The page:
Food, Home & Lifestyle
Homemade Condiments: Tahini Sauce
Lesson time 05:53 min
Learn how to make a tahini sauce you’ll want to add to everything.
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Topics include: Tahini Sauce
Teaches Modern Middle Eastern Cooking
James Beard Award–winning chef Yotam Ottolenghi teaches you his recipes for delicious Middle Eastern platters layered with color and flavor.Sign Up
[00:00:00.48] [MUSIC PLAYING] [00:00:06.30] INSTRUCTOR: Tahini is something that runs in the veins of the people in the Middle East. It's like the olive oil of southern Europe. It's used in a multiple of occasions. I'd say it's used all the time, in every meal for breakfast, lunch, and dinner. And as long as you know how to use it, you're in for a real treat. It's a wonderful thing to have. [00:00:29.14] It's better than olive oil, better than peanut butter. It's kind of a cross between the two. It's something that I think everybody should learn how to use. It's really healthy. It's really delicious. And it's hard to stop using once you've started. It really is a thing of wonder. [00:00:46.80] And it's super easy to make-- from the paste, which comes in jars or tubs like this-- to make a sauce. So I'm going to make a tahini sauce, and I'm going to use it for hummus. But I'm also going to use it for a million other things in my daily life, which I'll tell you all about. [00:01:06.54] So to make a good tahini sauce, you need the tahini paste. So there is a little separation between the solids and the oil on the tahini. That's totally normal. If you stir it nicely, it will all come together in a homogeneous kind of way. Some tahinis will be a bit paler or whiter than others. The sesames are a bit more toasted, so they look a little bit darker. [00:01:32.61] It's all up to you, but you really want to find a brand of tahini that you love. I find the brands that come from Lebanon, from Jordan, from Palestine, and Israel are normally the better ones. But I think it's all about the good sesame seeds. Normally, Ethiopian sesame seeds have been toasted nicely before they've been turned into a paste. [00:01:55.23] So I've got my tahini paste here, and I'm going to add some crushed garlic. Tahini sauce, which is what I'm making, is something that you could really use in almost any context. We can drizzle it over kebabs that have just come straight off the grill. So you've got that intense smell of lamb just off the heat or chicken, and then you put tahini on it and eat it. It's like a sin, how good it is. [00:02:25.98] You can drizzle it over chopped salad. Really, really nice cucumbers, tomatoes, a bit of garlic, olive oil, and tahini on top. Absolutely delicious. You can put it over roast vegetables. It could be served as a base for fried or grilled fish. Really, everything. Even desserts with tahini, but that's a different story. [00:02:46.63] So for my tahini sauce, I've got the tahini paste, crushed garlic, lemon juice, a little bit of salt, and I'm going to start adding water. And this is the thing where people who haven't made tahini might find slightly weird. So when you stir your tahini just with the lemon juice, it still looks like a nice paste. When you start adding the water, at some point it's going to seize up. [00:03:14.51] It actually does it already now, just with the lemon juice. And it looks like it's split, that's absolutely fine...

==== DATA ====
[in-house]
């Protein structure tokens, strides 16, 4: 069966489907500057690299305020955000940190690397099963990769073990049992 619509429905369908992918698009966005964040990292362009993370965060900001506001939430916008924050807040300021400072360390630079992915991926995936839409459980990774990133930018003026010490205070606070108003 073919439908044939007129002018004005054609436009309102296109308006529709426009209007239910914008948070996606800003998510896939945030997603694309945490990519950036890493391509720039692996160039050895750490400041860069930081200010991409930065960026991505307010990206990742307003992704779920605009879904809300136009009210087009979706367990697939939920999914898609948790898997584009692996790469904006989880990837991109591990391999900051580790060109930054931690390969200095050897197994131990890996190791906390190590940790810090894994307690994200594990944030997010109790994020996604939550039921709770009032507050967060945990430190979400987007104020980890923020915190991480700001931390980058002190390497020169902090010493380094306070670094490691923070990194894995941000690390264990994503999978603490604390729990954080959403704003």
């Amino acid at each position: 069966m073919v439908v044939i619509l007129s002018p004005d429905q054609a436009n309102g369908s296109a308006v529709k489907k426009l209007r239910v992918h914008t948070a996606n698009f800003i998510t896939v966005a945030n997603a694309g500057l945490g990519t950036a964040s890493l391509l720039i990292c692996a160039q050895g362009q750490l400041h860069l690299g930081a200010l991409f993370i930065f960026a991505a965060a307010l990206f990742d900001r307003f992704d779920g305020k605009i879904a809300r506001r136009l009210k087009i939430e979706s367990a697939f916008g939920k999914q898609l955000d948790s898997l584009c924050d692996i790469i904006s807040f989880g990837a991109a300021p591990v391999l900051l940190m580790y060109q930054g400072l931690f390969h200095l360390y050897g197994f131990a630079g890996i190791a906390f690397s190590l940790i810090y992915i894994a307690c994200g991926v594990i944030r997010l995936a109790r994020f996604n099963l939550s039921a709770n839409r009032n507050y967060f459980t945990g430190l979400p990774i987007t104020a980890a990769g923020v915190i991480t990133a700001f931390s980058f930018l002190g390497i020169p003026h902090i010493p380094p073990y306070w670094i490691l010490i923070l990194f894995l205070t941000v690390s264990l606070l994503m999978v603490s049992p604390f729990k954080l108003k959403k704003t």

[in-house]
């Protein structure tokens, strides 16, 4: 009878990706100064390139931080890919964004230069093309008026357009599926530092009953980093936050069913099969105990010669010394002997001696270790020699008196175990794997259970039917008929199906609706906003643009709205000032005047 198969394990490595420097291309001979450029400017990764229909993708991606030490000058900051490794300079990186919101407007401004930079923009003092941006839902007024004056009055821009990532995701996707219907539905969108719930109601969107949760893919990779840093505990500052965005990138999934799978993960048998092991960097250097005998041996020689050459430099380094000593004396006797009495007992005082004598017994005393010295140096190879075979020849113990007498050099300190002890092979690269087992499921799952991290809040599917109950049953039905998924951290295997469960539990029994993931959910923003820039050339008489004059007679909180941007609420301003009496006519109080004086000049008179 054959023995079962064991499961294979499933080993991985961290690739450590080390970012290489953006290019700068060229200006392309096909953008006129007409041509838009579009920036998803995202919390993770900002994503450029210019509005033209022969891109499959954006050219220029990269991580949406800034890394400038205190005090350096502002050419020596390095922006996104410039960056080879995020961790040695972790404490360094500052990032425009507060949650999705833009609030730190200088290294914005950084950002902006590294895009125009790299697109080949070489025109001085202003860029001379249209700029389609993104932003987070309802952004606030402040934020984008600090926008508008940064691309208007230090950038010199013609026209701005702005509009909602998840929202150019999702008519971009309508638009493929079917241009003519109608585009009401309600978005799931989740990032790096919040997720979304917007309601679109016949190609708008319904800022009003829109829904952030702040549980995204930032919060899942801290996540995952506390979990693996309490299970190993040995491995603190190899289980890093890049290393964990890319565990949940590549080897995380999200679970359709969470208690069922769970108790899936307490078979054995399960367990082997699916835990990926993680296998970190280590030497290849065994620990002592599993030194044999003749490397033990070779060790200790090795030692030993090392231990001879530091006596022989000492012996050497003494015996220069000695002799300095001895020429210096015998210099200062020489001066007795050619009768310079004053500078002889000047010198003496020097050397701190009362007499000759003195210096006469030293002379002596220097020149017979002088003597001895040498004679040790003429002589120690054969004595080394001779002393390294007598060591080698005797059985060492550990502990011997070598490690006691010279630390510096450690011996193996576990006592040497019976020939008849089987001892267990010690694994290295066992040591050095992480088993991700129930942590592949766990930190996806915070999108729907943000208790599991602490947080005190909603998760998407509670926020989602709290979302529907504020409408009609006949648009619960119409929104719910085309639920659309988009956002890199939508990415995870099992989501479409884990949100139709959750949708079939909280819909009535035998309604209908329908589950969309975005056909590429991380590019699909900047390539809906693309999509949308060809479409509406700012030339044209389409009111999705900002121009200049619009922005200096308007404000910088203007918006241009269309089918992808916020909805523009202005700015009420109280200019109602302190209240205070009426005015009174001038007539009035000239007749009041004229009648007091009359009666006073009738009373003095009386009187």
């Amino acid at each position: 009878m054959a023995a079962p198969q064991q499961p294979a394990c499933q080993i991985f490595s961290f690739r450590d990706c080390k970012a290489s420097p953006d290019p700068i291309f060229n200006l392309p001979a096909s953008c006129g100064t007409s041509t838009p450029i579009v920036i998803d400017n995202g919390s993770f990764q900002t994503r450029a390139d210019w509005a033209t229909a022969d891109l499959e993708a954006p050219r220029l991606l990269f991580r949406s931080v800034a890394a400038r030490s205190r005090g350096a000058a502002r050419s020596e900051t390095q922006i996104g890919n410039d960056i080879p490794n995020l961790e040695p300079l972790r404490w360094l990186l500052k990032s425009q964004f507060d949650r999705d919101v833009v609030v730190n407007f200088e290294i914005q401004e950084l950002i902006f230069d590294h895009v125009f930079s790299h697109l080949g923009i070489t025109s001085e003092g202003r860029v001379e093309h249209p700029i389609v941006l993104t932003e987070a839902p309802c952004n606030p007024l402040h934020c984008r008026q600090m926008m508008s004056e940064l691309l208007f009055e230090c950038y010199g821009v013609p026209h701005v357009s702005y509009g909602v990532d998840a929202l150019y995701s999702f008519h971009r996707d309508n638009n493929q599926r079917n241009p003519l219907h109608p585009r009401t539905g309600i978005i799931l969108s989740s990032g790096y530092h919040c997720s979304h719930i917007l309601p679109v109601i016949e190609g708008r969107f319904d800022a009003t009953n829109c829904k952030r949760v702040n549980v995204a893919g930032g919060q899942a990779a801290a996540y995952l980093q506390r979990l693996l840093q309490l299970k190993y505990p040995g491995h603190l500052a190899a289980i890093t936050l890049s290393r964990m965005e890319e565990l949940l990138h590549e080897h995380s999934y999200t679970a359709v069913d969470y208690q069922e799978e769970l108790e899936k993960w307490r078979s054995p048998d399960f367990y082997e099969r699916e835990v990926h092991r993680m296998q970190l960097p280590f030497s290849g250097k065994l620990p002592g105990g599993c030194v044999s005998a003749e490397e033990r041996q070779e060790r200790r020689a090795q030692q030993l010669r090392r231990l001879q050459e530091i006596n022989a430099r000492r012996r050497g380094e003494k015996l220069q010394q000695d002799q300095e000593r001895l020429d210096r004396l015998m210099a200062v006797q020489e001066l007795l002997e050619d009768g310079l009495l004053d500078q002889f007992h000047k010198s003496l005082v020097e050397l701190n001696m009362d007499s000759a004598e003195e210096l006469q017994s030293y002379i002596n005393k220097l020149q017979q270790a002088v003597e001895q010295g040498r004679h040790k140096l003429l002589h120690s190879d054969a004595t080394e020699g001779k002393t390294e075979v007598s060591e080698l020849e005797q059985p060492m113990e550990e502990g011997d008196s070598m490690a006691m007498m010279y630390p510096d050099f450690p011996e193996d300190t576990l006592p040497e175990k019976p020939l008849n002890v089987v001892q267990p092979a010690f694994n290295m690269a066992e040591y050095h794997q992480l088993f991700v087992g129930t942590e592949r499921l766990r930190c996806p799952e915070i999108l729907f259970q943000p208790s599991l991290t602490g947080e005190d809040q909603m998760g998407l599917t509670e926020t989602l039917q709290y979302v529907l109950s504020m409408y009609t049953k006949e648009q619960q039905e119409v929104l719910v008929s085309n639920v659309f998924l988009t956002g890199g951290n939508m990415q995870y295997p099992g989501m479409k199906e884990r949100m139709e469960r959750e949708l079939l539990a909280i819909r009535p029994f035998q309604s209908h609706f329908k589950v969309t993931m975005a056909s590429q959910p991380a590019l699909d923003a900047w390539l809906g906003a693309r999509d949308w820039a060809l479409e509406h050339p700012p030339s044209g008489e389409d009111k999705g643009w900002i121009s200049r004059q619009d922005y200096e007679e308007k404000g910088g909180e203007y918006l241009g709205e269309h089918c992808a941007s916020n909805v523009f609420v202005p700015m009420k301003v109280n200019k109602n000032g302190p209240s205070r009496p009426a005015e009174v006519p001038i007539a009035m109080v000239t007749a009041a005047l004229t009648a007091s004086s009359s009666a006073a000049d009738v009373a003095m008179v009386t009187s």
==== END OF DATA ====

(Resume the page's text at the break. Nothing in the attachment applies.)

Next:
About the Instructor
One of the most influential chefs working today, Yotam Ottolenghi creates dishes that layer color and flavor for maximum impact. Now the James Beard Award winner teaches you simple steps for making and mixing Middle Eastern–inspired recipes. Learn how to make generous platters—mezze and brunch spreads to homemade condiments, stunning stand-alones, and delicious vegetables—so you can entertain with ease.
Featured Masterclass Instructor
James Beard Award–winning chef Yotam Ottolenghi teaches you his recipes for delicious Middle Eastern platters layered with color and flavor.Explore the Class